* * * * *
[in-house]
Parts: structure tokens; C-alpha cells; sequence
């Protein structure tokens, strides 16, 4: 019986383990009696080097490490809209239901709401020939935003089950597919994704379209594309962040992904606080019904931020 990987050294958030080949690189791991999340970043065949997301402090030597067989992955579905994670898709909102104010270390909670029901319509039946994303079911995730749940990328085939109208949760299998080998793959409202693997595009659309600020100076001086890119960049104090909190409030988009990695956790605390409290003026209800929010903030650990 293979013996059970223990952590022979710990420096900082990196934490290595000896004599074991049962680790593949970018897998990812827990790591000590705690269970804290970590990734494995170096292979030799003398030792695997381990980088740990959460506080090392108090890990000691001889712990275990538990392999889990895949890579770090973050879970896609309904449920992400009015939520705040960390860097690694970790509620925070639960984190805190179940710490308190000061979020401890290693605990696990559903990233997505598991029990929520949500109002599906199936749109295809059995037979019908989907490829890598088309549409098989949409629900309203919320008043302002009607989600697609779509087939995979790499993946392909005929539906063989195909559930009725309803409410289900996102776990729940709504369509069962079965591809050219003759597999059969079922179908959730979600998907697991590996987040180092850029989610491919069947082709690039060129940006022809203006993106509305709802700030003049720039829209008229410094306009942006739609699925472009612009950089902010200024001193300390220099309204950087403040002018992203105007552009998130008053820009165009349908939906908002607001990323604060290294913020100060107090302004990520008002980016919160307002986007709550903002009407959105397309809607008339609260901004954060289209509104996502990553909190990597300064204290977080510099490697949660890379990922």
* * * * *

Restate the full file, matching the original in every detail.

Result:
[in-house]
Parts: structure tokens; C-alpha cells; sequence
């Protein structure tokens, strides 16, 4: 019986383990009696080097490490809209239901709401020939935003089950597919994704379209594309962040992904606080019904931020 990987050294958030080949690189791991999340970043065949997301402090030597067989992955579905994670898709909102104010270390909670029901319509039946994303079911995730749940990328085939109208949760299998080998793959409202693997595009659309600020100076001086890119960049104090909190409030988009990695956790605390409290003026209800929010903030650990 293979013996059970223990952590022979710990420096900082990196934490290595000896004599074991049962680790593949970018897998990812827990790591000590705690269970804290970590990734494995170096292979030799003398030792695997381990980088740990959460506080090392108090890990000691001889712990275990538990392999889990895949890579770090973050879970896609309904449920992400009015939520705040960390860097690694970790509620925070639960984190805190179940710490308190000061979020401890290693605990696990559903990233997505598991029990929520949500109002599906199936749109295809059995037979019908989907490829890598088309549409098989949409629900309203919320008043302002009607989600697609779509087939995979790499993946392909005929539906063989195909559930009725309803409410289900996102776990729940709504369509069962079965591809050219003759597999059969079922179908959730979600998907697991590996987040180092850029989610491919069947082709690039060129940006022809203006993106509305709802700030003049720039829209008229410094306009942006739609699925472009612009950089902010200024001193300390220099309204950087403040002018992203105007552009998130008053820009165009349908939906908002607001990323604060290294913020100060107090302004990520008002980016919160307002986007709550903002009407959105397309809607008339609260901004954060289209509104996502990553909190990597300064204290977080510099490697949660890379990922």